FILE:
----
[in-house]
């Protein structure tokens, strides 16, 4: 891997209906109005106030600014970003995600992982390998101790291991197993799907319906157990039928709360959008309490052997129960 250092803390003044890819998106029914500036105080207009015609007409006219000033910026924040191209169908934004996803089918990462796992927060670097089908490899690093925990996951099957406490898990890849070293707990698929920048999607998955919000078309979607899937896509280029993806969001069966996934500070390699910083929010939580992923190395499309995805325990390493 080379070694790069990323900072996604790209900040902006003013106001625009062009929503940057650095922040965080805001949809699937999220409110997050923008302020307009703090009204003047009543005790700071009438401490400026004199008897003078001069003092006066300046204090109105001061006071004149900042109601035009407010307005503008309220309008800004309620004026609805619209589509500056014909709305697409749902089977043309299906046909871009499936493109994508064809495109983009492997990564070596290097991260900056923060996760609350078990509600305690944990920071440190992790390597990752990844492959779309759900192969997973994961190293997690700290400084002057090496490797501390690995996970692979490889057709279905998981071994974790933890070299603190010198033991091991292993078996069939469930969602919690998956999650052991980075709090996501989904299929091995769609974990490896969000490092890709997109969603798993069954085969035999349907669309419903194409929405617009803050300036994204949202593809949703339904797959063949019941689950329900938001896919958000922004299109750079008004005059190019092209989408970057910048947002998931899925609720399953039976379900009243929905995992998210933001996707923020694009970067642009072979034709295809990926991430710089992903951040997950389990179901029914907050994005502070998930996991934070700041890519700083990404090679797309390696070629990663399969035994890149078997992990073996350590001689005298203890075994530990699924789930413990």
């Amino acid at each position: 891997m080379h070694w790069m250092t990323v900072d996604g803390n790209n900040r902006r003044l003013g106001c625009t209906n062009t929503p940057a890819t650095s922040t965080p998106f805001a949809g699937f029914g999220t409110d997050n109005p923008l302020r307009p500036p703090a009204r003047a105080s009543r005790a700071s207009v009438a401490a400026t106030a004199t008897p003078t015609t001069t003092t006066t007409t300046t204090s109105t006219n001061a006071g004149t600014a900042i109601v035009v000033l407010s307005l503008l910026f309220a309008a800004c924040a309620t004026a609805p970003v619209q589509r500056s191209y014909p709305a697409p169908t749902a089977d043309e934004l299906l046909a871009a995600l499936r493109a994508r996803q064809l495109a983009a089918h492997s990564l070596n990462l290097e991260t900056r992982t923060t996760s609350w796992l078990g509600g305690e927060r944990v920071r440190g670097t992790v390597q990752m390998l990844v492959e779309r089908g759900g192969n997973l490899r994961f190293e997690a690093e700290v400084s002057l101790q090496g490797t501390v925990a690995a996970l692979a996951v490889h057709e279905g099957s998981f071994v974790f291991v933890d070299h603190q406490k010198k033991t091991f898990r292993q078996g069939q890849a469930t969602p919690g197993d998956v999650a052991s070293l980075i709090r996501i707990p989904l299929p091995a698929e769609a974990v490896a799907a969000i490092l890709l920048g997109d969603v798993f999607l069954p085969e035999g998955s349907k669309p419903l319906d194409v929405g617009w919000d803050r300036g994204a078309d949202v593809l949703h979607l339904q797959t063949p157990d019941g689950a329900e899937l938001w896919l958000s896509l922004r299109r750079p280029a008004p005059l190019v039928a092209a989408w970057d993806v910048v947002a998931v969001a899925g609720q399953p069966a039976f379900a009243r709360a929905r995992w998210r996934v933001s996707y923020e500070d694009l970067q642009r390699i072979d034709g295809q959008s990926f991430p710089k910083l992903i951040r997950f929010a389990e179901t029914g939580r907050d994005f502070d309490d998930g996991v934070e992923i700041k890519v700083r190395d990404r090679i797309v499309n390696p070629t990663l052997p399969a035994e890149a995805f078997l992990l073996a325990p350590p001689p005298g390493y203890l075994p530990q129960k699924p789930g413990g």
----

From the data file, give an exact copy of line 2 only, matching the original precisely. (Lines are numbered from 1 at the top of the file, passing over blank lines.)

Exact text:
């Protein structure tokens, strides 16, 4: 891997209906109005106030600014970003995600992982390998101790291991197993799907319906157990039928709360959008309490052997129960 250092803390003044890819998106029914500036105080207009015609007409006219000033910026924040191209169908934004996803089918990462796992927060670097089908490899690093925990996951099957406490898990890849070293707990698929920048999607998955919000078309979607899937896509280029993806969001069966996934500070390699910083929010939580992923190395499309995805325990390493 080379070694790069990323900072996604790209900040902006003013106001625009062009929503940057650095922040965080805001949809699937999220409110997050923008302020307009703090009204003047009543005790700071009438401490400026004199008897003078001069003092006066300046204090109105001061006071004149900042109601035009407010307005503008309220309008800004309620004026609805619209589509500056014909709305697409749902089977043309299906046909871009499936493109994508064809495109983009492997990564070596290097991260900056923060996760609350078990509600305690944990920071440190992790390597990752990844492959779309759900192969997973994961190293997690700290400084002057090496490797501390690995996970692979490889057709279905998981071994974790933890070299603190010198033991091991292993078996069939469930969602919690998956999650052991980075709090996501989904299929091995769609974990490896969000490092890709997109969603798993069954085969035999349907669309419903194409929405617009803050300036994204949202593809949703339904797959063949019941689950329900938001896919958000922004299109750079008004005059190019092209989408970057910048947002998931899925609720399953039976379900009243929905995992998210933001996707923020694009970067642009072979034709295809990926991430710089992903951040997950389990179901029914907050994005502070998930996991934070700041890519700083990404090679797309390696070629990663399969035994890149078997992990073996350590001689005298203890075994530990699924789930413990």